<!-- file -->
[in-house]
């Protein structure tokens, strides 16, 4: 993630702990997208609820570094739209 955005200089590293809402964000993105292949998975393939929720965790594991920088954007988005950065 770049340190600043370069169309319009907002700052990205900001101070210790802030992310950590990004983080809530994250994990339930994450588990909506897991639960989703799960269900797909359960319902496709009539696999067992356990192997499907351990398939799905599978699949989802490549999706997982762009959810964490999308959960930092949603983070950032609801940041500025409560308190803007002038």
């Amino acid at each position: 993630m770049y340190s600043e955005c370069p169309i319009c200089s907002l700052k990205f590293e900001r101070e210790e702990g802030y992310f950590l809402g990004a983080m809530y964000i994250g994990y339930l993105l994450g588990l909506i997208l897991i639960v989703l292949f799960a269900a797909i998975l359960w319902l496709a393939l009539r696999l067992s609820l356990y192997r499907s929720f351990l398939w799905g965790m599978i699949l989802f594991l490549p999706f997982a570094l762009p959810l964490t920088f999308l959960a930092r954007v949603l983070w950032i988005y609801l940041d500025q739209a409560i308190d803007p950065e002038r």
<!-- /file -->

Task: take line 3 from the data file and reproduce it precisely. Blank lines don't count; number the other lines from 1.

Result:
């Amino acid at each position: 993630m770049y340190s600043e955005c370069p169309i319009c200089s907002l700052k990205f590293e900001r101070e210790e702990g802030y992310f950590l809402g990004a983080m809530y964000i994250g994990y339930l993105l994450g588990l909506i997208l897991i639960v989703l292949f799960a269900a797909i998975l359960w319902l496709a393939l009539r696999l067992s609820l356990y192997r499907s929720f351990l398939w799905g965790m599978i699949l989802f594991l490549p999706f997982a570094l762009p959810l964490t920088f999308l959960a930092r954007v949603l983070w950032i988005y609801l940041d500025q739209a409560i308190d803007p950065e002038r």